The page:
Dust to Data tracks through the colonial history of archaeology, to current parallels in the data mining of DNA and social media image banks. Working with the Department of Archaeology at the University of Liverpool, Larry Achiampong and David Blandy interrogate the construction of a ‘civilisation’ and its racist ‘origin’ stories that define people into categories: some as human and neutral, others as non-human and/or abnormal.
In the film, Achiampong and Blandy employ motifs, such as the recurring gleaming pyramid as an image of order and hard simplicity, and 3D models of Australopithecine skulls (extinct close relatives of humans who lived around two million years ago). The film also features a fragment of a letter from William Du Bois, author of the seminal book about race and society The Souls of Black Folk, rebuking one of the pioneers of modern archaeology, William Petrie.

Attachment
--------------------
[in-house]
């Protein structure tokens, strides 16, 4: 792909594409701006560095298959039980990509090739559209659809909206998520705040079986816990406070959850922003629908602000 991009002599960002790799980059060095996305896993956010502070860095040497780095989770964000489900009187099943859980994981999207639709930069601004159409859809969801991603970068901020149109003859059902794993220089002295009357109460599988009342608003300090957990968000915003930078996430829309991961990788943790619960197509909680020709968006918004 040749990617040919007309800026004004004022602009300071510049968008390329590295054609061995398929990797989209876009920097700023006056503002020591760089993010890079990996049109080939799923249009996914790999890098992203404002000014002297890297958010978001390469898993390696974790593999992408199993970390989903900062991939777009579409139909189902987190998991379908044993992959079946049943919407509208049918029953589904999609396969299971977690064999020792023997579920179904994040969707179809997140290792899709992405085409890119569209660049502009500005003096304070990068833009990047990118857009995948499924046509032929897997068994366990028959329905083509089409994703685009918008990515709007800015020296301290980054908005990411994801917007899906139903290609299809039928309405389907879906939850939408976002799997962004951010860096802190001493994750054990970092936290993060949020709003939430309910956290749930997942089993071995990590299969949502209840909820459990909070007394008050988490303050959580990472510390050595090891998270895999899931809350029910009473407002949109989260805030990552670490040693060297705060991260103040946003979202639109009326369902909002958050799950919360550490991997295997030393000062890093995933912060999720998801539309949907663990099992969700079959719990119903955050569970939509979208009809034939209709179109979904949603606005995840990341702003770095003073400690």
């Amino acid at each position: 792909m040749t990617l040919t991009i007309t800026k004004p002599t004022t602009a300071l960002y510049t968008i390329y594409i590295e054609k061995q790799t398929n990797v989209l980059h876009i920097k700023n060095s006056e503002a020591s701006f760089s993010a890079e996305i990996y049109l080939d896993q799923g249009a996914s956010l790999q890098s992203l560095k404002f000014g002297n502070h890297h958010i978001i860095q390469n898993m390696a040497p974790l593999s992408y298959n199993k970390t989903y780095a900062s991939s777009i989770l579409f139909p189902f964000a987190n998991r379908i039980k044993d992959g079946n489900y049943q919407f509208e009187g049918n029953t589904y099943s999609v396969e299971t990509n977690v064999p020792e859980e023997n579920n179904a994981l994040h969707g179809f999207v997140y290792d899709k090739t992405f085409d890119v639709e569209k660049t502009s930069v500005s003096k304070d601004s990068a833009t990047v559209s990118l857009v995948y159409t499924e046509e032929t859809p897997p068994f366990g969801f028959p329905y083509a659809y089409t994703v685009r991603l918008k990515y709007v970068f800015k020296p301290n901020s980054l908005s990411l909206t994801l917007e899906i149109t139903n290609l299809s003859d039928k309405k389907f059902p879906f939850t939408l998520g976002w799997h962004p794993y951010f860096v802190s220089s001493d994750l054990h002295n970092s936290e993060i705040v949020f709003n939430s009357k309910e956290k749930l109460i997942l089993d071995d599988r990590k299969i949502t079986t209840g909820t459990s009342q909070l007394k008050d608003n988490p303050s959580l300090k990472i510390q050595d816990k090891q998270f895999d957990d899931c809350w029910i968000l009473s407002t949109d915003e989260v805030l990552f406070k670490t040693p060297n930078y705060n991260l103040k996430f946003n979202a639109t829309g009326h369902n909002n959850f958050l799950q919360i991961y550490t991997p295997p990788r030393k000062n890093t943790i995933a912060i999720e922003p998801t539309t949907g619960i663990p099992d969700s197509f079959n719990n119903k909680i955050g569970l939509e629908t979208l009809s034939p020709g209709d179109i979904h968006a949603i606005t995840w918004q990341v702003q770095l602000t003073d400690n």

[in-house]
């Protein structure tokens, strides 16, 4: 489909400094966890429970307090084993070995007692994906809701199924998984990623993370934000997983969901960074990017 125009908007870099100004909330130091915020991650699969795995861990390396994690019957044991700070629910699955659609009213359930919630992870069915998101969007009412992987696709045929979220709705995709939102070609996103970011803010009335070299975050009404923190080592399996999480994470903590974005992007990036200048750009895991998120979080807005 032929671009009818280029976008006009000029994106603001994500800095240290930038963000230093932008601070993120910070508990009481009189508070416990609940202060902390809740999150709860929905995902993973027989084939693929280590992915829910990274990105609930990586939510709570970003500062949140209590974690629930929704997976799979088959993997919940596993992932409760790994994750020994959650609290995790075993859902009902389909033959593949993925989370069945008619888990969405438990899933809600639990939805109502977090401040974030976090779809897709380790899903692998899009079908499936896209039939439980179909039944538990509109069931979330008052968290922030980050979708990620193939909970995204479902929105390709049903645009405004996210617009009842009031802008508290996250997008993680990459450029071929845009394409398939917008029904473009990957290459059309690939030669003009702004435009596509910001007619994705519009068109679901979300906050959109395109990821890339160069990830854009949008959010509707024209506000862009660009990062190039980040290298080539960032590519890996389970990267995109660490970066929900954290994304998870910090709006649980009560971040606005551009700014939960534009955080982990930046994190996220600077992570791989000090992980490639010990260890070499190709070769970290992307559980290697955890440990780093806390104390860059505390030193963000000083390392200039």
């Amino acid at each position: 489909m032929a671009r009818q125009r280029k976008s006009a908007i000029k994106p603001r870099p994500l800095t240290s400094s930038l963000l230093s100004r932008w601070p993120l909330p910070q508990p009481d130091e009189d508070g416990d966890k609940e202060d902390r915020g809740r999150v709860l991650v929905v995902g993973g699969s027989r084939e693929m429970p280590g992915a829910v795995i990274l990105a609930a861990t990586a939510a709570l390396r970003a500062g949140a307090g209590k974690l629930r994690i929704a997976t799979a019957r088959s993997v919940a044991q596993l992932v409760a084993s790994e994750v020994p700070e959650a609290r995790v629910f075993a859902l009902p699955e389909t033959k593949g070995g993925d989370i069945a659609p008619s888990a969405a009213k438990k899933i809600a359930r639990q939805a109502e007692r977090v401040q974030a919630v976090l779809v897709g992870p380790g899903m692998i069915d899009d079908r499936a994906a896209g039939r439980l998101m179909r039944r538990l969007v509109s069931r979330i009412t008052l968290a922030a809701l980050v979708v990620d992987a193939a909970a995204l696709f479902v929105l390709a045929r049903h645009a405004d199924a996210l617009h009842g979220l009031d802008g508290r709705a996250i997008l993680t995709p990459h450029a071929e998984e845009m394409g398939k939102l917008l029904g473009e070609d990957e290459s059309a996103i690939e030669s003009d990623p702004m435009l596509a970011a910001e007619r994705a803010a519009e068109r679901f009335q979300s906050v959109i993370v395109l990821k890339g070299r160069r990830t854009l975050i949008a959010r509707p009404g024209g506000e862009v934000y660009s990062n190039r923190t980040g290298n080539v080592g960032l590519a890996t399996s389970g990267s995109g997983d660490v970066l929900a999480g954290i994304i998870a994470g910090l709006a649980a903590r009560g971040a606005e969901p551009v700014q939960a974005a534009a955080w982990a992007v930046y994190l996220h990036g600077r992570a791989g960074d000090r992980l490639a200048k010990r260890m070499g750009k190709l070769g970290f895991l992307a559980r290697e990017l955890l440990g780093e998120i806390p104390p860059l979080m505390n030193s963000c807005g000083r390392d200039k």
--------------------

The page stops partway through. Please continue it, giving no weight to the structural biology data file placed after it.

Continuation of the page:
Dust to Data explores how science has been used to justify prejudice. This can be found in te origins of archeology, exposing the archaic mathematical tactics employed by Petrie to justify his own assertions about white supremacy. Although debunked by his contemporaries, Petrie embraced eugenics – the practice of altering or ‘improving’ the human species through selective breeding – as a tool for social control. This view was integral to the birth of archaeology, and its pseudo-scientific legacy still permeates fractious assumptions within the field and in wider culture today.